Breathing, stretching and drinking water after your run are probably routines that you’re already doing. But if you want to optimise and get that little extra out of your exercise, it’s also wise to review what you’re eating before and after your run. Here are some tips!
Focus on the big picture
What and how you should eat to become a strong and enduring runner varies depending on the intensity and time spent running. The golden rule for both exercisers and athletes is to primarily focus on the big picture, i.e. an overall healthy and well-balanced diet where you eat according to your energy needs and with regular meals during the day; breakfast, lunch and dinner plus 1-3 snacks. When you’ve achieved this, you can then take the next step. This is where the meals before and after your running session play a significant role.
The meal before the run
When you put on your running shoes and have a wonderful run ahead of you – how do you want to feel? Most people want to have a ”light” feeling when the body is fully charged with energy without feeling bloated or stuffed. How to achieve that feeling is, however, very individual and it’s important that you experiment a little to establish how your body reacts and performs on different types of meals.
What suits most people is to eat a snack 1.5-2 hours before exercising. To avoid a drop in blood sugar at the beginning of the run, the snack should preferably consist of slow carbohydrates such as wholemeal bread, porridge or muesli combined with a protein source such as cottage cheese, milk, yoghurt or legumes.
If it’s a main meal (breakfast, lunch, dinner), you may need to wait a little longer, about 2-3 hours before heading out on the trail. If you need an ”energy boost” just before the run, it’s fine to take a fruit. But even this can be individual, so try and see what works best for you.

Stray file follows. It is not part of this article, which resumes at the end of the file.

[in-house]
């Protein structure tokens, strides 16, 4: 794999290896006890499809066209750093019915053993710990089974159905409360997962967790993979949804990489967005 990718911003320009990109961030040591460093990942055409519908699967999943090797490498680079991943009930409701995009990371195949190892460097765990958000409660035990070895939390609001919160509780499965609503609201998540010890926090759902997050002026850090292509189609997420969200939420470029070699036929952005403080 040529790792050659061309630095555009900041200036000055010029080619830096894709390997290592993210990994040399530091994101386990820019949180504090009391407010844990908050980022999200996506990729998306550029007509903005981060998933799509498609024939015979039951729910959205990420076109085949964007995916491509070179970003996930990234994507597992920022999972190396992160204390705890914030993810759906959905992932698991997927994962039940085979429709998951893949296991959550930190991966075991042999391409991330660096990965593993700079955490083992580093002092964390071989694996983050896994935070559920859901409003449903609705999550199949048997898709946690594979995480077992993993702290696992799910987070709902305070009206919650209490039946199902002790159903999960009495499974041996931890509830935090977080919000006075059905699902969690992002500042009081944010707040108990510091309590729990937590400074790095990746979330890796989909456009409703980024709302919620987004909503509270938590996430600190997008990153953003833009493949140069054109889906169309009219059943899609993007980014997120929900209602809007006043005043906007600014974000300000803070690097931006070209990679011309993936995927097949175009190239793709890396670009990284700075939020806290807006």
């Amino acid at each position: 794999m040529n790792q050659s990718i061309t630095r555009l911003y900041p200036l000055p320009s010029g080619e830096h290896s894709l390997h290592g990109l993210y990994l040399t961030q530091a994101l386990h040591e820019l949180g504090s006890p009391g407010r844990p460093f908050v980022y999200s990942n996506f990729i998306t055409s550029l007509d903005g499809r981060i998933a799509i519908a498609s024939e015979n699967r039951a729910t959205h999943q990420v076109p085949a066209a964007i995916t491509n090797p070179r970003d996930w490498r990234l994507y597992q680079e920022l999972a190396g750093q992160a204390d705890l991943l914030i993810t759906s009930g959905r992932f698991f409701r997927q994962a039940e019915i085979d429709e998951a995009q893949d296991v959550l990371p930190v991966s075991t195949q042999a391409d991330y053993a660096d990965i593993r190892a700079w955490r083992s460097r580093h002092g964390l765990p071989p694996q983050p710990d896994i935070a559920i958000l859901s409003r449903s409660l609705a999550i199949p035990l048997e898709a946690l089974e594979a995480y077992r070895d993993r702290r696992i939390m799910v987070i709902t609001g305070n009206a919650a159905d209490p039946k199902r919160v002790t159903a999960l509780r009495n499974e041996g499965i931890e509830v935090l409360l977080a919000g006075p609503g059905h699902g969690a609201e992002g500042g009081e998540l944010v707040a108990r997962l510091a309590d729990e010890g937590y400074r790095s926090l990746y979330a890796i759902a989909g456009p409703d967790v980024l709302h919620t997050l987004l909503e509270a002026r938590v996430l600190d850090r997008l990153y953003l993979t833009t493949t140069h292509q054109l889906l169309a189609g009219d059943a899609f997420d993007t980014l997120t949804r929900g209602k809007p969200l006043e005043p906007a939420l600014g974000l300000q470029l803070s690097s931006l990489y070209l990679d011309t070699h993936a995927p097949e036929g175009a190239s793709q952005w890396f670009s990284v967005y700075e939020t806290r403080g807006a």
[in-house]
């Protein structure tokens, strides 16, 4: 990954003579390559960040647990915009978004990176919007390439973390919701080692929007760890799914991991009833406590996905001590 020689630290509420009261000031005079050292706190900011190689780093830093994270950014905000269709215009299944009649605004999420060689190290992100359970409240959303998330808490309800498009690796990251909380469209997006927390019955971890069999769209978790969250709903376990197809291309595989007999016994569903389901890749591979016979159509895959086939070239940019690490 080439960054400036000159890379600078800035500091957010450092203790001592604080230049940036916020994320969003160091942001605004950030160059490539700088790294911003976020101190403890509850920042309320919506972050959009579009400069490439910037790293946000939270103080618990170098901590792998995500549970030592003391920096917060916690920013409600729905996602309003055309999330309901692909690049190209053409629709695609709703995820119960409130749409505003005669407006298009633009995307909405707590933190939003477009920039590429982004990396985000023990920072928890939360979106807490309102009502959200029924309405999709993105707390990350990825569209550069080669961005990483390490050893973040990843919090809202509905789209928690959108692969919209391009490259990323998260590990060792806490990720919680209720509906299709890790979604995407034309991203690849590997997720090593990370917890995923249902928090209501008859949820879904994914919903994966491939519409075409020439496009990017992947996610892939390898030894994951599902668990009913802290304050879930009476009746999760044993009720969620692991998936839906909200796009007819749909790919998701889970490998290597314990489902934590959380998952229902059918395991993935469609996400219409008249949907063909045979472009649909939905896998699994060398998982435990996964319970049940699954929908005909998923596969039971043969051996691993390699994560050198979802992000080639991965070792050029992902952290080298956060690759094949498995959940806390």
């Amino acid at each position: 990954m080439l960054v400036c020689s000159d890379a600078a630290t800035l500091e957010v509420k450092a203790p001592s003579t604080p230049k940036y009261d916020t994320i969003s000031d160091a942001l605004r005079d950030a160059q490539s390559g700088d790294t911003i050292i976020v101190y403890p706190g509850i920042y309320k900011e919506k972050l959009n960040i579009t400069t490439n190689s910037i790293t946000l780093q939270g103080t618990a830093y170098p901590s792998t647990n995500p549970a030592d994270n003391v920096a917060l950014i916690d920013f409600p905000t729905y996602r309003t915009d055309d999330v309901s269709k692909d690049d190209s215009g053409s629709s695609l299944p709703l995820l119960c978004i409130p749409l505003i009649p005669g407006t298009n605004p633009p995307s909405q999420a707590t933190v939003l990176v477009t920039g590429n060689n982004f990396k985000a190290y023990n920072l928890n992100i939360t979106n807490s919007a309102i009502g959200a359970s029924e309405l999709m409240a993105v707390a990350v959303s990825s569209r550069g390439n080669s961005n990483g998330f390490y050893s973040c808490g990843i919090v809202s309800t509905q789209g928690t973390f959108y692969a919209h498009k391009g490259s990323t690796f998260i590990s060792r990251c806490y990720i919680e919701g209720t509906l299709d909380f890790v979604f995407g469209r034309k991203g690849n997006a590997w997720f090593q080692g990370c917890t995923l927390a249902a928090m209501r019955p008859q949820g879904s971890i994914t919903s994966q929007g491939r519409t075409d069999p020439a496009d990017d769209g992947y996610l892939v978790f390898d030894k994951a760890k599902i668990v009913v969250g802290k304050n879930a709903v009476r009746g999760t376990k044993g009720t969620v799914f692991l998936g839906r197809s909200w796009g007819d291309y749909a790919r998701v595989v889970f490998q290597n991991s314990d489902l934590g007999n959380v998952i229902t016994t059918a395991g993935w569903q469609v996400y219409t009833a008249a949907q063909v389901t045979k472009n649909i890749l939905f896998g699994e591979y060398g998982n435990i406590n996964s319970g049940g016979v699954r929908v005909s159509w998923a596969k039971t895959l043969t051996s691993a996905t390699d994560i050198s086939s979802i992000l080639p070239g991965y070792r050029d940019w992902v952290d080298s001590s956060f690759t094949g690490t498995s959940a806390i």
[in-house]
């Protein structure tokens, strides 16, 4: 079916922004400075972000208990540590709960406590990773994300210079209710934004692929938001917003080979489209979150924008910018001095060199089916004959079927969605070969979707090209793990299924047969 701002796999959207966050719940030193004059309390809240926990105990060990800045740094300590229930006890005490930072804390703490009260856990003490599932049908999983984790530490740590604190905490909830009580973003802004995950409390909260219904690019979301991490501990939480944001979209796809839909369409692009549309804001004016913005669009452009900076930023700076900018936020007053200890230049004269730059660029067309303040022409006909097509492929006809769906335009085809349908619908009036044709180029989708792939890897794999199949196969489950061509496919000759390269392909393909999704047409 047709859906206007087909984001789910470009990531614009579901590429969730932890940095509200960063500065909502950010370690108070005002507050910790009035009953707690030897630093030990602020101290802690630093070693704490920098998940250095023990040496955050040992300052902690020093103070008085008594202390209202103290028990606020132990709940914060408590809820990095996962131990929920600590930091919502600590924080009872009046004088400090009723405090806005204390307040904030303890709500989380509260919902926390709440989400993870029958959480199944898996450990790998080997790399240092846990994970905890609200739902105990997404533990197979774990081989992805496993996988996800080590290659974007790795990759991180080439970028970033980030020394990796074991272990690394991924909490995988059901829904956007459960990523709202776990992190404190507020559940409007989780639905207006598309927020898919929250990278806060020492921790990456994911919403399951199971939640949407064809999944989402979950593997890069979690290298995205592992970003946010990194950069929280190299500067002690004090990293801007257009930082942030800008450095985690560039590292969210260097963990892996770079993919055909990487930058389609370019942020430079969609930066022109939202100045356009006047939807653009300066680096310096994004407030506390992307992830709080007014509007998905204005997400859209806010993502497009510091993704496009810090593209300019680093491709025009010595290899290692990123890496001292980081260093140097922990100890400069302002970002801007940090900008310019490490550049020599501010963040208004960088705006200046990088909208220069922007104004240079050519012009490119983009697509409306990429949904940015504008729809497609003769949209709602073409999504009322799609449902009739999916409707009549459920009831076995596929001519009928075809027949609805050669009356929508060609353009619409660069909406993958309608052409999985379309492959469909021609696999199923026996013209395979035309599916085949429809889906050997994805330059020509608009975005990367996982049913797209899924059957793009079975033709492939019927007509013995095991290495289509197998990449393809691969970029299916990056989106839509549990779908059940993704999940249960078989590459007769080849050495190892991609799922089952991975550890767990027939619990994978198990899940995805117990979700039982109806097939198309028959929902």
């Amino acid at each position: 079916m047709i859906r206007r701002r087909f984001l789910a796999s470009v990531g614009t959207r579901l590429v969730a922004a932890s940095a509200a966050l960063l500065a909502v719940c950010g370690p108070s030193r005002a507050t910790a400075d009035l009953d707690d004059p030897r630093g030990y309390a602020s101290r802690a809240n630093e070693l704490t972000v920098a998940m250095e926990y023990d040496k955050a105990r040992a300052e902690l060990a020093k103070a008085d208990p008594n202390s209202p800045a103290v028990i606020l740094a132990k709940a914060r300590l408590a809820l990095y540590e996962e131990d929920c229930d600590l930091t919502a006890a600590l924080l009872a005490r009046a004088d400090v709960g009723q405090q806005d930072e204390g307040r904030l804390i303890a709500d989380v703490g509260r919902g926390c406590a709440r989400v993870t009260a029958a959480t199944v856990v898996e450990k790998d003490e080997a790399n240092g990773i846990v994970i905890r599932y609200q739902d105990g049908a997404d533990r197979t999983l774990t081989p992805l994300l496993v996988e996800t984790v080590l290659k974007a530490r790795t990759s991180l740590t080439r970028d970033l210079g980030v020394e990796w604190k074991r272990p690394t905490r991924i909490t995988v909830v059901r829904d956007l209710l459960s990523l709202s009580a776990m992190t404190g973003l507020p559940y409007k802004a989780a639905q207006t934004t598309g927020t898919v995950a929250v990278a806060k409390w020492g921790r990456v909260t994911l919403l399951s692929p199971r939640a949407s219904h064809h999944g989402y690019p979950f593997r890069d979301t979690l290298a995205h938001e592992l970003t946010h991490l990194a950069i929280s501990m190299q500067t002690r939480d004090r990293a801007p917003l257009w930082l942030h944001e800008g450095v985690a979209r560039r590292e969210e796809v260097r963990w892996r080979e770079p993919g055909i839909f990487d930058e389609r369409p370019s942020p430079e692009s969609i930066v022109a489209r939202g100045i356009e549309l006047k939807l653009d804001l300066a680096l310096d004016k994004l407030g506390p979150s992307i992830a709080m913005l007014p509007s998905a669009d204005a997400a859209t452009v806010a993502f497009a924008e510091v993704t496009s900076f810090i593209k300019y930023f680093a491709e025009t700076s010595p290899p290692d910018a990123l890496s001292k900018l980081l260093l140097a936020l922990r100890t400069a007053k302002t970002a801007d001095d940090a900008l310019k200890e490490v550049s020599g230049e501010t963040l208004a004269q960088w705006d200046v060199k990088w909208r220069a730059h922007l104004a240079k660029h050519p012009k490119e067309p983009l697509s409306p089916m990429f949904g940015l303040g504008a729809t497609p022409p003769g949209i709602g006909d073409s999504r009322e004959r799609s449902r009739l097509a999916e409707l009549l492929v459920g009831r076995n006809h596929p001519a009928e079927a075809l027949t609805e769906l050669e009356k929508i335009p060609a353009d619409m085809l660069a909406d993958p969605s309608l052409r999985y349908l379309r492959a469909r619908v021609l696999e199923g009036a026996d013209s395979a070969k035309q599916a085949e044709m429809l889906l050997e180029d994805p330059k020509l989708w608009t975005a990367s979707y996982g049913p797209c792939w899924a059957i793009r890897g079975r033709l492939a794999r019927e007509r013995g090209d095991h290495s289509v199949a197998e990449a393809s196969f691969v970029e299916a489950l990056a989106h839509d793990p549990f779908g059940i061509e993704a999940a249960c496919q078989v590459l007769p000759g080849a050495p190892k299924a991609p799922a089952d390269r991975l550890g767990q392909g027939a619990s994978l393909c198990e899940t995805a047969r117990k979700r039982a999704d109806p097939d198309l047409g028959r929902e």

Examples of snacks before the workout:
Wholemeal bread with hummus & peppers
- Sliced banana & cottage cheese
- Smoothie (e.g. quark, frozen berries and banana + a little extra water or milk)
- 1 glass of milk & fruit
- Crispbread with sliced egg
- Quark with mashed raspberries and almonds
The meal after the run – the “recovery meal”
What should a recovery meal look like? It should consist of both carbohydrates and protein. It’s enough to eat a regular snack and the same type of snack that is suggested above. However, there are more specific recommendations for those who exercise at a higher level.
Do you exercise at a higher level?
If you do high-intensity running several days a week, some of which are long distance (workouts that last more than 60 minutes), recovery meals are very important. And for those who train twice a day with less than 8 hours of resting in between, the recovery meal is extremely important in order to recover properly and reduce risk of injury.